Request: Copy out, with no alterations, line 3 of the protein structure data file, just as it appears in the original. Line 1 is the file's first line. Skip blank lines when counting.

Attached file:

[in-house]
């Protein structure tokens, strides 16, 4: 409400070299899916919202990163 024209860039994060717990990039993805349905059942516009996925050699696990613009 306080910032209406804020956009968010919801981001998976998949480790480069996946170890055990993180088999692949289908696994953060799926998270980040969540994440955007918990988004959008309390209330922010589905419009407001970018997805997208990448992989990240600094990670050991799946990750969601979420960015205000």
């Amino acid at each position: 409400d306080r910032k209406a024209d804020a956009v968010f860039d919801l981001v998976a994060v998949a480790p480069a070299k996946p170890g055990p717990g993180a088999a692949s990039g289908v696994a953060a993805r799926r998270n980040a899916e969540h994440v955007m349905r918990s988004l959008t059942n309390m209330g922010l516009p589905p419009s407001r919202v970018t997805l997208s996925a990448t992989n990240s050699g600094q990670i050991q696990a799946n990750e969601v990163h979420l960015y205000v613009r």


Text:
């Amino acid at each position: 409400d306080r910032k209406a024209d804020a956009v968010f860039d919801l981001v998976a994060v998949a480790p480069a070299k996946p170890g055990p717990g993180a088999a692949s990039g289908v696994a953060a993805r799926r998270n980040a899916e969540h994440v955007m349905r918990s988004l959008t059942n309390m209330g922010l516009p589905p419009s407001r919202v970018t997805l997208s996925a990448t992989n990240s050699g600094q990670i050991q696990a799946n990750e969601v990163h979420l960015y205000v613009r």